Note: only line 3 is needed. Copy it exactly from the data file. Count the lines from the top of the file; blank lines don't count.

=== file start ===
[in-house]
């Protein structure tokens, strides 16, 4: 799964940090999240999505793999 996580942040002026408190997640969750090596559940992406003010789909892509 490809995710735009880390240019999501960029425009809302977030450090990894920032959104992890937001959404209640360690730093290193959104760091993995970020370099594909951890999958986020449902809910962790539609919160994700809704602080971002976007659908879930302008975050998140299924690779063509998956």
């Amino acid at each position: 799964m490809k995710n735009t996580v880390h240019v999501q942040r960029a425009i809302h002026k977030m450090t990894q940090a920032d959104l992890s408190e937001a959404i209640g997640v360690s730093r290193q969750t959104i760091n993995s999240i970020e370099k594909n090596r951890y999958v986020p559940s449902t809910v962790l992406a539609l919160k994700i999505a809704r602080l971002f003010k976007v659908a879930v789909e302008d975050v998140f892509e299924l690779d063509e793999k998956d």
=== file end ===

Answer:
């Amino acid at each position: 799964m490809k995710n735009t996580v880390h240019v999501q942040r960029a425009i809302h002026k977030m450090t990894q940090a920032d959104l992890s408190e937001a959404i209640g997640v360690s730093r290193q969750t959104i760091n993995s999240i970020e370099k594909n090596r951890y999958v986020p559940s449902t809910v962790l992406a539609l919160k994700i999505a809704r602080l971002f003010k976007v659908a879930v789909e302008d975050v998140f892509e299924l690779d063509e793999k998956d």